“Ella Cooper saw a need to develop women filmmakers and I was a member of the first cohort. It gave me confidence,” recalls Hunter-Young. “I found out how people became programmers. I became a pre-screener at TIFF and then Hot Docs and was at Durban within a year.”

The sea change required to give women parity in a very competitive field isn’t going to happen without a significant backlash. Many filmmakers talk about the increasing resentment from men who feel threatened, both personally and financially, by the rising tide of female creators in an industry with finite funding. When you’ve had 100% of the power, settling for only 50% tends to feel like oppression.

Liz Marshall

Says Marshall, “I’m a member of the Directors Guild of Canada and I know from meetings I’ve attended and from members that a lot of the guys that have been well paid are pissed because things are changing. All they’re thinking about is their own paycheque.”

Michelle Latimer agrees. “I’ve heard men in pretty powerful positions say, ‘You’re taking our jobs.’ This was in a situation where we were just trying to create parity on a series, so that if there’s ten episodes, five would be directed by women.”

On the job itself, male producers and crew haven’t always been exactly warm and toasty, even with those who have years of training and experience.

“Being queer didn’t protect me from sexual harassment,” Justine Pimlott points out. “I experienced diminishing, I experienced sabotaging, I experienced stonewalling.”

Which is to say that in many ways, working in film for women is like working anywhere else: you aren’t treated the same way as a man might be doing the same job. Your authority is often challenged by the men working under your supervision and sexual harassment is alive and well.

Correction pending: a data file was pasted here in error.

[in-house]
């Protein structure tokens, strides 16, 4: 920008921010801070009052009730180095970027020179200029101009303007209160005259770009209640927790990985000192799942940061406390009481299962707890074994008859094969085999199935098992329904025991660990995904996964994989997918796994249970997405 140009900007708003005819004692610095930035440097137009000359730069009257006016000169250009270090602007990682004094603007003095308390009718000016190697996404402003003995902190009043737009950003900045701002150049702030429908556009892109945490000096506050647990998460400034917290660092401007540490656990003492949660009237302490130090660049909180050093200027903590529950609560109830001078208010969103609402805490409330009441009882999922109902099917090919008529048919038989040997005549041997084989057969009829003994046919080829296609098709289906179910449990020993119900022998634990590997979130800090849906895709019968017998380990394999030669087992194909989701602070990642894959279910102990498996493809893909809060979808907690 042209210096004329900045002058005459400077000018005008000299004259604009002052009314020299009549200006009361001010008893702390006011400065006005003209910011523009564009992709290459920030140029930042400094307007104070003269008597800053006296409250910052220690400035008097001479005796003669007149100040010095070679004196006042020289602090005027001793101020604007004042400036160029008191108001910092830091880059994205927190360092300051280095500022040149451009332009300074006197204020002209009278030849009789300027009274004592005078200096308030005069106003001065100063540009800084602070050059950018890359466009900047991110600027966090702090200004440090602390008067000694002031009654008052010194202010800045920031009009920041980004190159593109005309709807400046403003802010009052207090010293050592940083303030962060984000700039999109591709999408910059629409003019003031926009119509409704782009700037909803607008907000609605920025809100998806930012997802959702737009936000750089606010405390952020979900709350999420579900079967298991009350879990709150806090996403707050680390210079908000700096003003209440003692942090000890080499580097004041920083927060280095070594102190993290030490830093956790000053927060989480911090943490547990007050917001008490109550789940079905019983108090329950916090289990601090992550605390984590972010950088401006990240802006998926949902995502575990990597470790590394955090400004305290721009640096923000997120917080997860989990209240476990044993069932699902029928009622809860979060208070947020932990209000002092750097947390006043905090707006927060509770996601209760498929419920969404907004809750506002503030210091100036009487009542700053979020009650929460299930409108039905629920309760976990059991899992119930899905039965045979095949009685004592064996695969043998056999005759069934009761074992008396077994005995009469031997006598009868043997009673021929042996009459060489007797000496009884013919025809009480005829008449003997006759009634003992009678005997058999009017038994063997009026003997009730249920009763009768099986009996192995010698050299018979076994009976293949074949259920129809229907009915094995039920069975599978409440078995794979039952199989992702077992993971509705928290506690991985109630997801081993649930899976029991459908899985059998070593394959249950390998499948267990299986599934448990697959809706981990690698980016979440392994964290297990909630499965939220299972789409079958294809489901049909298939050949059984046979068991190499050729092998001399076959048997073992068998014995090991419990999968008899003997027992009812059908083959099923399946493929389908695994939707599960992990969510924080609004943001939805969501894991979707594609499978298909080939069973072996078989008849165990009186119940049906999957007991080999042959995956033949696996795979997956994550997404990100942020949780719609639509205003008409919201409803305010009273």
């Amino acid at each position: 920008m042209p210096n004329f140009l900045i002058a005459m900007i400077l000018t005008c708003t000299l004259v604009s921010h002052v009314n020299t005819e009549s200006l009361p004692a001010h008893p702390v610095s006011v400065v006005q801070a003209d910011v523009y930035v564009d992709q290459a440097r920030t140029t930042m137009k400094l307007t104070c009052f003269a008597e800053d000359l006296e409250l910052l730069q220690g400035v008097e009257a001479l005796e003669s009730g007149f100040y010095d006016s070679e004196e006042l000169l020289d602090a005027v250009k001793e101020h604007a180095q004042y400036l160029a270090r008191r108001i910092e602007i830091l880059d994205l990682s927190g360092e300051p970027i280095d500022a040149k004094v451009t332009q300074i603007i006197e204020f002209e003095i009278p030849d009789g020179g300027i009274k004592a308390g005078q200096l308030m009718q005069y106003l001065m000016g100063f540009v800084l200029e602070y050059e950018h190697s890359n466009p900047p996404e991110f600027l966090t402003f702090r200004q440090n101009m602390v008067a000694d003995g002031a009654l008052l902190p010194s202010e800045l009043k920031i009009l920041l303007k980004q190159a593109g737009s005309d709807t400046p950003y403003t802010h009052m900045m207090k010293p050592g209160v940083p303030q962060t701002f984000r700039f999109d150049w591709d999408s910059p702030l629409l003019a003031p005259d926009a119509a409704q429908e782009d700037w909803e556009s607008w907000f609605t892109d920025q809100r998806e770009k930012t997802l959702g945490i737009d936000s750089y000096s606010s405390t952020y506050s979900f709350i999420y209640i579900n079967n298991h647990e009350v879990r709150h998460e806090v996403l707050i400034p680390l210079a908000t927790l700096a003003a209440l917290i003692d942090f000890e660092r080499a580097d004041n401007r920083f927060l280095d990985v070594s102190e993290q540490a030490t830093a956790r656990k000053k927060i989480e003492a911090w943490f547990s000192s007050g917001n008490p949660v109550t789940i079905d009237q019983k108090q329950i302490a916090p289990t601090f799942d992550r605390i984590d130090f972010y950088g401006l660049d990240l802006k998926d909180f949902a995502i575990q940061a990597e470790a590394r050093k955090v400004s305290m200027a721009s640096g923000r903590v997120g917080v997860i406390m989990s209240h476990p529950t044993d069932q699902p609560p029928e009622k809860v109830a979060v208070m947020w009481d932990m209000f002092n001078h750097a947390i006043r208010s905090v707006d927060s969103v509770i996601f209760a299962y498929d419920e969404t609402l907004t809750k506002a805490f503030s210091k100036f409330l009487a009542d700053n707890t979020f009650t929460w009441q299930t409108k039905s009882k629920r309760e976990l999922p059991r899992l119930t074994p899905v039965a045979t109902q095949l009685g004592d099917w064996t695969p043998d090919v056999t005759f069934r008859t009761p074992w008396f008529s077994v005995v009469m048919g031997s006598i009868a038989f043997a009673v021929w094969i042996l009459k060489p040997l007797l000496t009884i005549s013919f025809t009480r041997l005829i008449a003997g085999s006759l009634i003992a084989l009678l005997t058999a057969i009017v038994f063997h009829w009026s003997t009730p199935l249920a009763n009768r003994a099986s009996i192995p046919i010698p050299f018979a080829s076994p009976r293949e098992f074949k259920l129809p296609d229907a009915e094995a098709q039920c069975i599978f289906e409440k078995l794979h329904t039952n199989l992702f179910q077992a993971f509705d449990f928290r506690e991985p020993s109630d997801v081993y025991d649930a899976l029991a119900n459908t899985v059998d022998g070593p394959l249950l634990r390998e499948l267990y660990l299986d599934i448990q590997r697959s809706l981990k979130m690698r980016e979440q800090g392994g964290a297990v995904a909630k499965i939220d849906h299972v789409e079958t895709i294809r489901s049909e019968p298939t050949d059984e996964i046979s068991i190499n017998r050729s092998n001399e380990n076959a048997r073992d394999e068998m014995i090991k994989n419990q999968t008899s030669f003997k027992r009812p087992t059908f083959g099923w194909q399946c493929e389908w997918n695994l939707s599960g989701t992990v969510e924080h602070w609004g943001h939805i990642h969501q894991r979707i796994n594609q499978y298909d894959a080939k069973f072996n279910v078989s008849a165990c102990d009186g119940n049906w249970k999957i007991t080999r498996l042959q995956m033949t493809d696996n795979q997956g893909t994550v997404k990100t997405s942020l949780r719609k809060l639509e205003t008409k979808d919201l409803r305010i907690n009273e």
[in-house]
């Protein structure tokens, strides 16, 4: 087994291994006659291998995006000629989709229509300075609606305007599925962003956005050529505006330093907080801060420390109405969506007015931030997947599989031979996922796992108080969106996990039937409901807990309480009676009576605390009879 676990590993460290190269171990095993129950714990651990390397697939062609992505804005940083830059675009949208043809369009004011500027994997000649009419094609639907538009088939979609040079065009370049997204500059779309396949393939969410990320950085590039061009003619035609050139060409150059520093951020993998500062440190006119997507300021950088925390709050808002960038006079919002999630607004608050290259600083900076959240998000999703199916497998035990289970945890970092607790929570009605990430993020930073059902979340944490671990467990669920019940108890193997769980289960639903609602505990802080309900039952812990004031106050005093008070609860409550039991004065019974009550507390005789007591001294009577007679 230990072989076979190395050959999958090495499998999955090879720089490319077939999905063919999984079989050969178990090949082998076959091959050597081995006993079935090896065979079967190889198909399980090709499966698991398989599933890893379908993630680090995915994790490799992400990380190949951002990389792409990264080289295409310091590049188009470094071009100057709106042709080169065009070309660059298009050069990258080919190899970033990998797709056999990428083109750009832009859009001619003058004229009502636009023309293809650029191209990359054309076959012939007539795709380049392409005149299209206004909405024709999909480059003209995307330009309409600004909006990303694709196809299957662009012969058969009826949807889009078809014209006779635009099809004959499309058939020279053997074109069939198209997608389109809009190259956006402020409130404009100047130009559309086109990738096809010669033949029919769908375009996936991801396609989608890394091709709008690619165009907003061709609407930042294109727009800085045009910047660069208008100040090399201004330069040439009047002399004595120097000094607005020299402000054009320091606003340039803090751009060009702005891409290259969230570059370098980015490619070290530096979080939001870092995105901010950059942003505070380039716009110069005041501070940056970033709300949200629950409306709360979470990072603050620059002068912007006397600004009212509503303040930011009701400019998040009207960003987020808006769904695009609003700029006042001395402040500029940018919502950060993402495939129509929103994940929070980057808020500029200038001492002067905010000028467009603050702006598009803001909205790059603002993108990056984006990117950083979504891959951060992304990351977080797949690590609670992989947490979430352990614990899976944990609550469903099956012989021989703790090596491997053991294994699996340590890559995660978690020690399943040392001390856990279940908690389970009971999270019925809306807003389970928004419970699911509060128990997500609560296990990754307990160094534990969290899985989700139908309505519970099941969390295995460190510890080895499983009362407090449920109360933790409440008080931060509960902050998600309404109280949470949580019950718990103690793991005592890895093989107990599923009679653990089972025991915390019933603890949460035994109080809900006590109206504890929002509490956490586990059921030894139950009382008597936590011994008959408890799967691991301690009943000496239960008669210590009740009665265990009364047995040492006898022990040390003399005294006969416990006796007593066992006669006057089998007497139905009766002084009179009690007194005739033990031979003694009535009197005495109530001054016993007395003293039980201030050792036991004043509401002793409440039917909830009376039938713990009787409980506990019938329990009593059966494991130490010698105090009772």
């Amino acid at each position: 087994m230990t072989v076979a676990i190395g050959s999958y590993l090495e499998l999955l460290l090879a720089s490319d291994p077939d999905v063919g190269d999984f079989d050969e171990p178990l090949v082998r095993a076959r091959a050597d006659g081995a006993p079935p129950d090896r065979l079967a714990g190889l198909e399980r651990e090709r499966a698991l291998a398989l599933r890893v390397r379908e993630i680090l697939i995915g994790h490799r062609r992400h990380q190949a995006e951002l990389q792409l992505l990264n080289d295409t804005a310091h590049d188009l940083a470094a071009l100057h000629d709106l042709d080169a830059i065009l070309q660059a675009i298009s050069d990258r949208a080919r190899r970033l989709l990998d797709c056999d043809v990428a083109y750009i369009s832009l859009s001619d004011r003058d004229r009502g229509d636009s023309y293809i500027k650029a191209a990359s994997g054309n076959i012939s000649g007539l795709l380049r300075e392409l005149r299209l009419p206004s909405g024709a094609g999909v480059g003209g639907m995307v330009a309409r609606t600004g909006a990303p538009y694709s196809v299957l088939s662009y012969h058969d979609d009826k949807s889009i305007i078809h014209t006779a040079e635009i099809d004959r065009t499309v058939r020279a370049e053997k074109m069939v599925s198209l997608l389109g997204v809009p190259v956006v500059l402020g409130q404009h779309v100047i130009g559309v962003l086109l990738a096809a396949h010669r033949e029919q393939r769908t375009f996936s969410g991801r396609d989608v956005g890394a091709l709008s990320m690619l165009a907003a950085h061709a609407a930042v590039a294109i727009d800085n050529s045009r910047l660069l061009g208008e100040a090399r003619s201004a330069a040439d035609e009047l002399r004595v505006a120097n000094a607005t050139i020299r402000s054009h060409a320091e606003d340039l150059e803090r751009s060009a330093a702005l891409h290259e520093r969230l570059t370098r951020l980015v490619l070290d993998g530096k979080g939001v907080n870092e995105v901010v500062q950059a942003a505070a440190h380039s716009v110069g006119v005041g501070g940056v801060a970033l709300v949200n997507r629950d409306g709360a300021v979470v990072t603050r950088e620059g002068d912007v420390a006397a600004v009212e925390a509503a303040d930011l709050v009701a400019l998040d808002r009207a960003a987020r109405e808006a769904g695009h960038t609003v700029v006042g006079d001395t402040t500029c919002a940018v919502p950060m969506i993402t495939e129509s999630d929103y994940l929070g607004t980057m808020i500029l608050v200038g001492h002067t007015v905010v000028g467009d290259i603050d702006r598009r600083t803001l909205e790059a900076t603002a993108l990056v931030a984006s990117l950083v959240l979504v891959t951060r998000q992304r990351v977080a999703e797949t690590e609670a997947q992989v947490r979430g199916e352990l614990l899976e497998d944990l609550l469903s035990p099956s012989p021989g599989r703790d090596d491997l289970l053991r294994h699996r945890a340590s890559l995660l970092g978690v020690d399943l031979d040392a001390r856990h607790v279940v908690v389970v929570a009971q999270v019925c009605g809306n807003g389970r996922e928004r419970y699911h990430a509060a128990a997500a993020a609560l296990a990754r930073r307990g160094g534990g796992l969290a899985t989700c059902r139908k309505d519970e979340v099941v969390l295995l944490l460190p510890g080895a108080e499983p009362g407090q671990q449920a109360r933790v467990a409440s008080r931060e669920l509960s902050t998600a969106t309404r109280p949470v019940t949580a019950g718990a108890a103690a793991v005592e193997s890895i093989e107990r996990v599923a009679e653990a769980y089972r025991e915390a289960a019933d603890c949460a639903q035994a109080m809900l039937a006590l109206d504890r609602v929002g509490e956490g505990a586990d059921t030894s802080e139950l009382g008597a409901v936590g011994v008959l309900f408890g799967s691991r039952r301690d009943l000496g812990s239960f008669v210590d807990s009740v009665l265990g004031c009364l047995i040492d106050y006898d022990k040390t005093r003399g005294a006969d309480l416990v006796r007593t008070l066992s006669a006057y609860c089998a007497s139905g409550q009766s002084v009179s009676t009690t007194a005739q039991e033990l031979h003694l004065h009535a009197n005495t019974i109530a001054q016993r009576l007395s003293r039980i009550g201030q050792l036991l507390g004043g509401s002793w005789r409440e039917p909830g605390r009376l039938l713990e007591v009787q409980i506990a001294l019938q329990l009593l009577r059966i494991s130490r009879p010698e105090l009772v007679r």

Justine Pimlott and Maya Gallus
Red Queen Productions


“There are guys that I’ve worked with as directors of photography that I’ll never work with again because they don’t want to take direction,” says Marshall. “There’s a fine line between that and having a collaborative creative partner, who can push back when needed. You need that and you want that. So, sure, collaborative angst is part of the process but sometimes there’s just a bullshit power struggle.”

Jamal recalls that it wasn’t unusual for someone to question her judgment but she says it’s how a male coworker does it that matters.

“They’ll say, ‘Do we really need to do this?’ In those moments, you don’t know: Is it my female status or my emerging status [that gives them doubts]? But the point is, if they don’t understand how [what I want] fits together, they don’t ask, ‘What’s your vision, how does this fit into the film as a whole?’ And I have to ask myself, ‘Do I feel supported or questioned?’’

Latimer even got hit on by one of her crew. “When was the last time I asked my boss for a date? Never in my life. I wondered, ‘Why is it okay that I’m working here as the director and producer on this show and that’s alright?’ We’re here to do a job and I don’t need to deal with sexualization when I’m working. It just makes a difficult job a lot more difficult.’”

“There are even more hurdles for women of colour,” Rau explains. “There’s a hierarchy. Documentaries blur it a bit more. But then you come on set, people look at you, and look around for the director. I’ve had to say, ‘I’m the director,’ and they go, ‘Whoa!’”